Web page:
A Chat with Summer Austin, Director of Strategic Marketing
An enduring rebrand: over 10 years strong
On June 26th, Gabe Cohen, chief marketing officer at Monigle, and Summer Austin, director of strategic marketing at Camden Property Trust will be speaking together at a branding panel discussion at the National Apartment Association Conference in Las Vegas.
The two recently caught up to discuss the status of the rebrand Monigle did for Camden more than 10 years ago, from the initial engagement that led to Monigle creating the Camden brand that still endures today. They talked about the demands of branding in the property management industry, how marketing stays connected to other areas of the business to deliver a brand experience, and what has allowed the work to endure.
GABE COHEN: When you came in, what were your first 60-90 days like? What were you looking to accomplish?
SUMMER AUSTIN: A lot of my time at the beginning was learning the culture, getting to know the new team, assessing their skills, etc. My responsibilities included managing a team based remotely, and it was important to figure out early on how to unify them as a team in order to move the group forward. I was new to multi-family―real estate is not an industry I had been in before, so there was a lot of learning in the first three months.
GC: How is your team structured today?
SA: In my group, specifically, we have six regional marketing directors, so those are people based out in the field in our different divisions. They’re the boots-on-the-ground marketing support, and they help communities on a daily basis, as well as roll out more national initiatives. And, in Houston, we have three folks responsible for our digital advertising, social media and content marketing.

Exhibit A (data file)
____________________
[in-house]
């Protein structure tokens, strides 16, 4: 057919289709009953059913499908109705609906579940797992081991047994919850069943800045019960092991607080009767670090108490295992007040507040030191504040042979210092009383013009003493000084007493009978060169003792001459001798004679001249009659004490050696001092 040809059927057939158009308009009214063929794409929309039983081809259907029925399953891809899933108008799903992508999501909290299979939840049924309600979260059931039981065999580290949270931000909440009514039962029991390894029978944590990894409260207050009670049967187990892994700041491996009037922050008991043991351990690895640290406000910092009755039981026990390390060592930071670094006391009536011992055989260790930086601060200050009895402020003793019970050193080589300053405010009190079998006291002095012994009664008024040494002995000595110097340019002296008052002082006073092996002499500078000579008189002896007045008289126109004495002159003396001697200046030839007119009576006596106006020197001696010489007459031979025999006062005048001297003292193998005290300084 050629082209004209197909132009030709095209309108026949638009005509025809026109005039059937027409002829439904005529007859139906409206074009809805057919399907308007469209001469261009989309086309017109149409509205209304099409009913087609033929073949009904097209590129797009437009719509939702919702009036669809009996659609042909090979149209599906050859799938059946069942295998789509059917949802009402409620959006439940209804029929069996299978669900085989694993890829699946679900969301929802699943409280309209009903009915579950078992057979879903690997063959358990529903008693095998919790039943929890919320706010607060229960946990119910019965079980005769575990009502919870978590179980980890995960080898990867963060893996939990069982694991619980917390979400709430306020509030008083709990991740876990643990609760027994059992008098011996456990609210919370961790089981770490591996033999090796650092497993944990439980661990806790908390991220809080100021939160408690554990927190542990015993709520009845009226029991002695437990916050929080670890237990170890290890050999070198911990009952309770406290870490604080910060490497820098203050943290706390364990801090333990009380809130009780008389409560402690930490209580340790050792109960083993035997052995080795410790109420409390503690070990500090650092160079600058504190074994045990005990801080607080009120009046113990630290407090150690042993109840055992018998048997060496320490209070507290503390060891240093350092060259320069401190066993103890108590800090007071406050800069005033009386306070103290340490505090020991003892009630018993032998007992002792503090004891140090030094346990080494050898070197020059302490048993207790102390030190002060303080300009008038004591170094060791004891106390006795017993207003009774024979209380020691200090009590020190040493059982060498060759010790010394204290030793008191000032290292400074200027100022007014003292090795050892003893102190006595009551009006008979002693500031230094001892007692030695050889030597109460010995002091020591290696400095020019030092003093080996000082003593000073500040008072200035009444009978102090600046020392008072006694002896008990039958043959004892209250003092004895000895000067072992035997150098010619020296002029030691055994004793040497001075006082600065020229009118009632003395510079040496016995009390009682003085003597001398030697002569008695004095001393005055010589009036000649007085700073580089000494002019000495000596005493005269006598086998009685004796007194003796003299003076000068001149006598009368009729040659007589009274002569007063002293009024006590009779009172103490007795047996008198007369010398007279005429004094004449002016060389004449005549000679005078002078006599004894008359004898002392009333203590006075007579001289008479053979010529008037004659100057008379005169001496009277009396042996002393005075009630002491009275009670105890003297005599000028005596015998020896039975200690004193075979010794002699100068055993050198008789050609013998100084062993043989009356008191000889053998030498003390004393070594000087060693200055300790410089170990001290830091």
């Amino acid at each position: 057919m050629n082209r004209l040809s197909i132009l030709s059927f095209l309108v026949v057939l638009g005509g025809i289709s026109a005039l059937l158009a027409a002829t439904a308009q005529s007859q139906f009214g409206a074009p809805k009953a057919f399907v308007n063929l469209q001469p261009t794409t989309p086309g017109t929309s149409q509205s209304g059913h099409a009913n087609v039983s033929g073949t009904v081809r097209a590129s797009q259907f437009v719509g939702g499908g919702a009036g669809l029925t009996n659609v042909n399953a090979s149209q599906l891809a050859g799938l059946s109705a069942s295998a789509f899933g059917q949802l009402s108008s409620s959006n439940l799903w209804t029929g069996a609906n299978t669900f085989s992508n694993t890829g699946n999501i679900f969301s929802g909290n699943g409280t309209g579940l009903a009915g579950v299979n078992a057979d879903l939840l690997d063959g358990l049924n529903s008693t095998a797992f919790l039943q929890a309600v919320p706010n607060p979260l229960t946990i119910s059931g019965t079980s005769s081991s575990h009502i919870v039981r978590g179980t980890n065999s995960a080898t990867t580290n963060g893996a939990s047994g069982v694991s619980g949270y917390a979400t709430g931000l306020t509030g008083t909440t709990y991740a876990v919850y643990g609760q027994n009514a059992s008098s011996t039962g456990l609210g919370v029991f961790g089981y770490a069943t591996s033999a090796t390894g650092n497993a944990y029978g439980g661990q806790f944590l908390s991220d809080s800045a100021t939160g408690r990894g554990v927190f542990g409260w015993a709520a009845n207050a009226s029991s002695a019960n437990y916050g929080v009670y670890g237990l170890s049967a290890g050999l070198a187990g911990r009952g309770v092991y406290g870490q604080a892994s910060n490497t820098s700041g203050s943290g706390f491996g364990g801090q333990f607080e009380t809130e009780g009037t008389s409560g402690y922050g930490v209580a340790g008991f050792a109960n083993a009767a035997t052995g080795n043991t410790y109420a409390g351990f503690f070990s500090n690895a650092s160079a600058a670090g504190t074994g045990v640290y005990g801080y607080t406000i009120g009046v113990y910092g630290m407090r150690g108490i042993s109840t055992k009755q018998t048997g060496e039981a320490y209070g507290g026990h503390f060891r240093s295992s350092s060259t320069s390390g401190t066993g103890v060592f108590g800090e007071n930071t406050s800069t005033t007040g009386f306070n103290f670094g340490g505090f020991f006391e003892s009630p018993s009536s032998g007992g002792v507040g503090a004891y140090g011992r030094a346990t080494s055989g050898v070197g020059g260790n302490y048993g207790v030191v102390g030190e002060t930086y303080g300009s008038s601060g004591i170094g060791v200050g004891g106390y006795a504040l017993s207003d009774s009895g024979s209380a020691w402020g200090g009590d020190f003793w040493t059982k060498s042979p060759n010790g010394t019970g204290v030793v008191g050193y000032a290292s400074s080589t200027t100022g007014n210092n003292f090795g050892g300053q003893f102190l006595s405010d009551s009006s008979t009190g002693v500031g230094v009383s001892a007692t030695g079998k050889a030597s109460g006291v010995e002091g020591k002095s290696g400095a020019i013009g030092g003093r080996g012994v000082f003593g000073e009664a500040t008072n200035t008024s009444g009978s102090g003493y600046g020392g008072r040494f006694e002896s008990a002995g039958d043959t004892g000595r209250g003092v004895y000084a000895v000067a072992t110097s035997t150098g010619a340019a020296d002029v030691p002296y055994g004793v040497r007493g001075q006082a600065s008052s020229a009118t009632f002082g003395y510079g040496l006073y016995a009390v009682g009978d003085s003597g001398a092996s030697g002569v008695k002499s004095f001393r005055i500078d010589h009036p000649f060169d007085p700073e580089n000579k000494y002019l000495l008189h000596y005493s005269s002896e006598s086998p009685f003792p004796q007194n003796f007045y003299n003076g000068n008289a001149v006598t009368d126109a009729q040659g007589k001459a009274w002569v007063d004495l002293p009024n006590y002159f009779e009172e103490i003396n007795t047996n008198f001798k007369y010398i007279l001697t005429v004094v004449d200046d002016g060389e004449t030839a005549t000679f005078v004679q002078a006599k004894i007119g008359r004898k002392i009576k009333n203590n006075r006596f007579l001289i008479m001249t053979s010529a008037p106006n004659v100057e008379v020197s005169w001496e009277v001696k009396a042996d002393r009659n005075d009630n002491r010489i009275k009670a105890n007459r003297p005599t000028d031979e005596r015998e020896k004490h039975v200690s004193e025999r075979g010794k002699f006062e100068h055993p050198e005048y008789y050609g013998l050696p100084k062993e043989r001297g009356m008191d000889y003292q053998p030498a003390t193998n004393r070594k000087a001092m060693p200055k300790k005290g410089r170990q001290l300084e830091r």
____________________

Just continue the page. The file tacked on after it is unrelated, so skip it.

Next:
GC: How did the brand work that Monigle did for Camden 10 years ago fit into your onboarding?
SA: The work was done before I arrived, but it still stands the test of time. We use the original brand guidelines to inform application and usage, and it still works well. I’m responsible for making sure that everything we’re doing is within the guidelines and that we are doing the right thing, but we don’t want to come across as being the logo police. Camden is unique in the sense that even though we’re a big company (We have almost 2,000 employees.), it’s still very entrepreneurial as opposed to a “you must do this or else” culture. It took me a while to get the individual apartment communities to see the importance and value of using “official” Camden-branded materials, but the team has really done a good job over the past couple years of making that happen, so that’s been good.
GC: Interesting. Who are your key internal stakeholders that you really need buy-in from?
SA: Definitely our onsite teams ― the community managers, the leasing consultants, really everyone that interacts with our customers. These are the people running the properties, and they have to be bought in and have to understand the why behind what we’re doing as a company. The better job we do explaining the value of brand and the importance of adhering to it and promoting it the right way, the easier our jobs are. My team acts essentially as an internal agency.
GC: What do you think has been the key to getting buy-in?